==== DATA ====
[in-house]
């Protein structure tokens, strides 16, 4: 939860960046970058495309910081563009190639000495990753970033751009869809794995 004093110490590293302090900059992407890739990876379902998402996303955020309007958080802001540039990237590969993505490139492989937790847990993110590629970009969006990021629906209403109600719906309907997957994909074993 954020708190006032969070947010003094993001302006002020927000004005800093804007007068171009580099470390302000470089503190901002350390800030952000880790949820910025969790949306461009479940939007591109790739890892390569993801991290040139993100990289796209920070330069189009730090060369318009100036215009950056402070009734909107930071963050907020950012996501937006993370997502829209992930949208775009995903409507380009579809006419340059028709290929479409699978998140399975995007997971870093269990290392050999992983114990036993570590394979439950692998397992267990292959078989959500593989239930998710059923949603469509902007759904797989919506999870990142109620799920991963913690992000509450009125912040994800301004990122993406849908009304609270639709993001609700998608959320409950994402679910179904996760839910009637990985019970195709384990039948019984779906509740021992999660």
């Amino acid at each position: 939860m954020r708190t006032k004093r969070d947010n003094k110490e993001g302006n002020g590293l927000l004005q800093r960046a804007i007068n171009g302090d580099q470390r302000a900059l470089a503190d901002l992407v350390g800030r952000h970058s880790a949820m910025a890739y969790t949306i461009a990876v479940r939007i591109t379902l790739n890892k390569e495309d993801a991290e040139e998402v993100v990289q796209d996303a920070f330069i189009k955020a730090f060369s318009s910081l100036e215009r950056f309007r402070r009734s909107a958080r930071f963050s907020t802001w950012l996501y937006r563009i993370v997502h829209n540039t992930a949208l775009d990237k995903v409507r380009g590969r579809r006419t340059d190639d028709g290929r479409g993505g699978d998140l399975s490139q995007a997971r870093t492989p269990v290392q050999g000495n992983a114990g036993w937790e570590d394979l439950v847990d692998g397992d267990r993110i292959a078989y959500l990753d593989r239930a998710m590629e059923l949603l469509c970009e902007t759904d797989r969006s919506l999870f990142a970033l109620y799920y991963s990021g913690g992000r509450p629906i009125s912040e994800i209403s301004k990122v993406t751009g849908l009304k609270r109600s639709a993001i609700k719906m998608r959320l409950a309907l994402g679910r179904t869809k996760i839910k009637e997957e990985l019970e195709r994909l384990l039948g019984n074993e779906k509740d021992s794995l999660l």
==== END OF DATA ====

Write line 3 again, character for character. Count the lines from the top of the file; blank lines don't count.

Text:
């Amino acid at each position: 939860m954020r708190t006032k004093r969070d947010n003094k110490e993001g302006n002020g590293l927000l004005q800093r960046a804007i007068n171009g302090d580099q470390r302000a900059l470089a503190d901002l992407v350390g800030r952000h970058s880790a949820m910025a890739y969790t949306i461009a990876v479940r939007i591109t379902l790739n890892k390569e495309d993801a991290e040139e998402v993100v990289q796209d996303a920070f330069i189009k955020a730090f060369s318009s910081l100036e215009r950056f309007r402070r009734s909107a958080r930071f963050s907020t802001w950012l996501y937006r563009i993370v997502h829209n540039t992930a949208l775009d990237k995903v409507r380009g590969r579809r006419t340059d190639d028709g290929r479409g993505g699978d998140l399975s490139q995007a997971r870093t492989p269990v290392q050999g000495n992983a114990g036993w937790e570590d394979l439950v847990d692998g397992d267990r993110i292959a078989y959500l990753d593989r239930a998710m590629e059923l949603l469509c970009e902007t759904d797989r969006s919506l999870f990142a970033l109620y799920y991963s990021g913690g992000r509450p629906i009125s912040e994800i209403s301004k990122v993406t751009g849908l009304k609270r109600s639709a993001i609700k719906m998608r959320l409950a309907l994402g679910r179904t869809k996760i839910k009637e997957e990985l019970e195709r994909l384990l039948g019984n074993e779906k509740d021992s794995l999660l």